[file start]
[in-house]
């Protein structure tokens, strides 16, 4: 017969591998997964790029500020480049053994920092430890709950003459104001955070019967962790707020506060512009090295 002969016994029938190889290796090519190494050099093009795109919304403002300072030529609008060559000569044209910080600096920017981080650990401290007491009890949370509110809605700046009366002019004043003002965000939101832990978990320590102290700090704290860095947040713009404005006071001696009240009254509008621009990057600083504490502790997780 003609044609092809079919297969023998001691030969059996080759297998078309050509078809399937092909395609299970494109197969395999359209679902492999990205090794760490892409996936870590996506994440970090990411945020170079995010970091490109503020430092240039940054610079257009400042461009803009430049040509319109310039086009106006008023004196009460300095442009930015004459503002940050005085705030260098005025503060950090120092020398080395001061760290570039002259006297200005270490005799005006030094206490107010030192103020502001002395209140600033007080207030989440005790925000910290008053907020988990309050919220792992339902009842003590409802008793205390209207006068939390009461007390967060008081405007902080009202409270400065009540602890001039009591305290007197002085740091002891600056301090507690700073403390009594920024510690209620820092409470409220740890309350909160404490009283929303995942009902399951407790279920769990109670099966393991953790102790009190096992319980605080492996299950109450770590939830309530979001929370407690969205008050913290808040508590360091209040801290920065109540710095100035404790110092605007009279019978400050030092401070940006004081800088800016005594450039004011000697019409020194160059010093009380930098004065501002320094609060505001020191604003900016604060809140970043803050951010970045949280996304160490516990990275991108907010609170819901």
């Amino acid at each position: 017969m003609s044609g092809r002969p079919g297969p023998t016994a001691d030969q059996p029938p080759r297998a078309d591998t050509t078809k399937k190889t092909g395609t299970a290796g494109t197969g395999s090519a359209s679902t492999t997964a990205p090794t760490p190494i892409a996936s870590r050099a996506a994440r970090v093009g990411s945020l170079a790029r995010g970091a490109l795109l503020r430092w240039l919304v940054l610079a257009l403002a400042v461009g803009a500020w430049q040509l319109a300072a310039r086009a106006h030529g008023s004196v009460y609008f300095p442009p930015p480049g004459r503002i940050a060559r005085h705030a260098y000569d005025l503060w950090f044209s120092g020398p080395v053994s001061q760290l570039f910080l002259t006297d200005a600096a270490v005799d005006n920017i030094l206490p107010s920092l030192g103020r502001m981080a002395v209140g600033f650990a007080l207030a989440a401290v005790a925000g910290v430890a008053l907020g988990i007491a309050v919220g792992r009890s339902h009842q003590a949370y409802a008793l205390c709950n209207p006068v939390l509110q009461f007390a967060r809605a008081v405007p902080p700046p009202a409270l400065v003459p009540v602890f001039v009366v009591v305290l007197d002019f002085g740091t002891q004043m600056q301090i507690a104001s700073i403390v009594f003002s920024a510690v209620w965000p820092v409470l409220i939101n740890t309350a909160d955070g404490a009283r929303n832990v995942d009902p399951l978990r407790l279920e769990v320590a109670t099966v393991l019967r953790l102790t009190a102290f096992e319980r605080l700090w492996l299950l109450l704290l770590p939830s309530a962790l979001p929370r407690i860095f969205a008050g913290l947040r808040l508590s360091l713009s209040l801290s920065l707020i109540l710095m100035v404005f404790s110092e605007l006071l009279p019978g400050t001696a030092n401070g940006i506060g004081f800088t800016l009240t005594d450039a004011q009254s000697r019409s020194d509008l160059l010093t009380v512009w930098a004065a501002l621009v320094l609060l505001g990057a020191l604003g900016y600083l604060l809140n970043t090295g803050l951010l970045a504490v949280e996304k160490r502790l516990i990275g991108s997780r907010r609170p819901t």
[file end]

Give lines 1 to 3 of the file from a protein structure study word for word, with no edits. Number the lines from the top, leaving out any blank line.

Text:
[in-house]
């Protein structure tokens, strides 16, 4: 017969591998997964790029500020480049053994920092430890709950003459104001955070019967962790707020506060512009090295 002969016994029938190889290796090519190494050099093009795109919304403002300072030529609008060559000569044209910080600096920017981080650990401290007491009890949370509110809605700046009366002019004043003002965000939101832990978990320590102290700090704290860095947040713009404005006071001696009240009254509008621009990057600083504490502790997780 003609044609092809079919297969023998001691030969059996080759297998078309050509078809399937092909395609299970494109197969395999359209679902492999990205090794760490892409996936870590996506994440970090990411945020170079995010970091490109503020430092240039940054610079257009400042461009803009430049040509319109310039086009106006008023004196009460300095442009930015004459503002940050005085705030260098005025503060950090120092020398080395001061760290570039002259006297200005270490005799005006030094206490107010030192103020502001002395209140600033007080207030989440005790925000910290008053907020988990309050919220792992339902009842003590409802008793205390209207006068939390009461007390967060008081405007902080009202409270400065009540602890001039009591305290007197002085740091002891600056301090507690700073403390009594920024510690209620820092409470409220740890309350909160404490009283929303995942009902399951407790279920769990109670099966393991953790102790009190096992319980605080492996299950109450770590939830309530979001929370407690969205008050913290808040508590360091209040801290920065109540710095100035404790110092605007009279019978400050030092401070940006004081800088800016005594450039004011000697019409020194160059010093009380930098004065501002320094609060505001020191604003900016604060809140970043803050951010970045949280996304160490516990990275991108907010609170819901």
């Amino acid at each position: 017969m003609s044609g092809r002969p079919g297969p023998t016994a001691d030969q059996p029938p080759r297998a078309d591998t050509t078809k399937k190889t092909g395609t299970a290796g494109t197969g395999s090519a359209s679902t492999t997964a990205p090794t760490p190494i892409a996936s870590r050099a996506a994440r970090v093009g990411s945020l170079a790029r995010g970091a490109l795109l503020r430092w240039l919304v940054l610079a257009l403002a400042v461009g803009a500020w430049q040509l319109a300072a310039r086009a106006h030529g008023s004196v009460y609008f300095p442009p930015p480049g004459r503002i940050a060559r005085h705030a260098y000569d005025l503060w950090f044209s120092g020398p080395v053994s001061q760290l570039f910080l002259t006297d200005a600096a270490v005799d005006n920017i030094l206490p107010s920092l030192g103020r502001m981080a002395v209140g600033f650990a007080l207030a989440a401290v005790a925000g910290v430890a008053l907020g988990i007491a309050v919220g792992r009890s339902h009842q003590a949370y409802a008793l205390c709950n209207p006068v939390l509110q009461f007390a967060r809605a008081v405007p902080p700046p009202a409270l400065v003459p009540v602890f001039v009366v009591v305290l007197d002019f002085g740091t002891q004043m600056q301090i507690a104001s700073i403390v009594f003002s920024a510690v209620w965000p820092v409470l409220i939101n740890t309350a909160d955070g404490a009283r929303n832990v995942d009902p399951l978990r407790l279920e769990v320590a109670t099966v393991l019967r953790l102790t009190a102290f096992e319980r605080l700090w492996l299950l109450l704290l770590p939830s309530a962790l979001p929370r407690i860095f969205a008050g913290l947040r808040l508590s360091l713009s209040l801290s920065l707020i109540l710095m100035v404005f404790s110092e605007l006071l009279p019978g400050t001696a030092n401070g940006i506060g004081f800088t800016l009240t005594d450039a004011q009254s000697r019409s020194d509008l160059l010093t009380v512009w930098a004065a501002l621009v320094l609060l505001g990057a020191l604003g900016y600083l604060l809140n970043t090295g803050l951010l970045a504490v949280e996304k160490r502790l516990i990275g991108s997780r907010r609170p819901t």